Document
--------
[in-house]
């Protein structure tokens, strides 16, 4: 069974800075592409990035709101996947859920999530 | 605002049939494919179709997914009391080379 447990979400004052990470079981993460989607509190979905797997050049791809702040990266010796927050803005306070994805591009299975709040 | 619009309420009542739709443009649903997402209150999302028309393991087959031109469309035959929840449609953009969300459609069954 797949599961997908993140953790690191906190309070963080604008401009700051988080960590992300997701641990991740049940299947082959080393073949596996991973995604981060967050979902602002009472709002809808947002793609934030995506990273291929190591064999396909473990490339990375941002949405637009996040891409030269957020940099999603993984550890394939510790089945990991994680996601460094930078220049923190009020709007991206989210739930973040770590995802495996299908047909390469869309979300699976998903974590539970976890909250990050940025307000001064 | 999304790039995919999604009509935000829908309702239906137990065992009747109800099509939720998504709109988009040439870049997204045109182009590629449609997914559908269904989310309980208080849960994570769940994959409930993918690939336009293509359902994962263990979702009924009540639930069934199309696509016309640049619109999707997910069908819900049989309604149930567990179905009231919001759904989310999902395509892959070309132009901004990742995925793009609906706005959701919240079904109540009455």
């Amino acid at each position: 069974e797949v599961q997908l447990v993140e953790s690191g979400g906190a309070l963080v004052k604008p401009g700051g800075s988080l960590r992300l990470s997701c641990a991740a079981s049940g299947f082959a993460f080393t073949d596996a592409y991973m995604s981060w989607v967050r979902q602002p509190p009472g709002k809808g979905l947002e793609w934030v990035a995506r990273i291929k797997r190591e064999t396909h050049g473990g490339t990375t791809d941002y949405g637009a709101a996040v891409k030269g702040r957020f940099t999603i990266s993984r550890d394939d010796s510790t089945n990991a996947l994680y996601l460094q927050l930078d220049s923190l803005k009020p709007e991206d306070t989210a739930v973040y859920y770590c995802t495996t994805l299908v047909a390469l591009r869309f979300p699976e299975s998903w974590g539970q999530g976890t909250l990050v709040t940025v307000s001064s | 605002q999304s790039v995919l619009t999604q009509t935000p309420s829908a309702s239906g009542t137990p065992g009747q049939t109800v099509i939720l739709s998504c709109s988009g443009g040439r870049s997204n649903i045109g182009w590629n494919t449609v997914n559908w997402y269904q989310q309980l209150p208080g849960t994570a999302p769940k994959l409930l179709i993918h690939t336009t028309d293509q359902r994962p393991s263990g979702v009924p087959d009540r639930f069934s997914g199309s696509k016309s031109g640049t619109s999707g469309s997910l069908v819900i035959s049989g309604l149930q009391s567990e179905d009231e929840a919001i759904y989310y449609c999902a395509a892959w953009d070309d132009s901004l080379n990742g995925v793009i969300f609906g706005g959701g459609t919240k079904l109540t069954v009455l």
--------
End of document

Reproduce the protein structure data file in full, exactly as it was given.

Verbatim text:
[in-house]
């Protein structure tokens, strides 16, 4: 069974800075592409990035709101996947859920999530 | 605002049939494919179709997914009391080379 447990979400004052990470079981993460989607509190979905797997050049791809702040990266010796927050803005306070994805591009299975709040 | 619009309420009542739709443009649903997402209150999302028309393991087959031109469309035959929840449609953009969300459609069954 797949599961997908993140953790690191906190309070963080604008401009700051988080960590992300997701641990991740049940299947082959080393073949596996991973995604981060967050979902602002009472709002809808947002793609934030995506990273291929190591064999396909473990490339990375941002949405637009996040891409030269957020940099999603993984550890394939510790089945990991994680996601460094930078220049923190009020709007991206989210739930973040770590995802495996299908047909390469869309979300699976998903974590539970976890909250990050940025307000001064 | 999304790039995919999604009509935000829908309702239906137990065992009747109800099509939720998504709109988009040439870049997204045109182009590629449609997914559908269904989310309980208080849960994570769940994959409930993918690939336009293509359902994962263990979702009924009540639930069934199309696509016309640049619109999707997910069908819900049989309604149930567990179905009231919001759904989310999902395509892959070309132009901004990742995925793009609906706005959701919240079904109540009455």
């Amino acid at each position: 069974e797949v599961q997908l447990v993140e953790s690191g979400g906190a309070l963080v004052k604008p401009g700051g800075s988080l960590r992300l990470s997701c641990a991740a079981s049940g299947f082959a993460f080393t073949d596996a592409y991973m995604s981060w989607v967050r979902q602002p509190p009472g709002k809808g979905l947002e793609w934030v990035a995506r990273i291929k797997r190591e064999t396909h050049g473990g490339t990375t791809d941002y949405g637009a709101a996040v891409k030269g702040r957020f940099t999603i990266s993984r550890d394939d010796s510790t089945n990991a996947l994680y996601l460094q927050l930078d220049s923190l803005k009020p709007e991206d306070t989210a739930v973040y859920y770590c995802t495996t994805l299908v047909a390469l591009r869309f979300p699976e299975s998903w974590g539970q999530g976890t909250l990050v709040t940025v307000s001064s | 605002q999304s790039v995919l619009t999604q009509t935000p309420s829908a309702s239906g009542t137990p065992g009747q049939t109800v099509i939720l739709s998504c709109s988009g443009g040439r870049s997204n649903i045109g182009w590629n494919t449609v997914n559908w997402y269904q989310q309980l209150p208080g849960t994570a999302p769940k994959l409930l179709i993918h690939t336009t028309d293509q359902r994962p393991s263990g979702v009924p087959d009540r639930f069934s997914g199309s696509k016309s031109g640049t619109s999707g469309s997910l069908v819900i035959s049989g309604l149930q009391s567990e179905d009231e929840a919001i759904y989310y449609c999902a395509a892959w953009d070309d132009s901004l080379n990742g995925v793009i969300f609906g706005g959701g459609t919240k079904l109540t069954v009455l």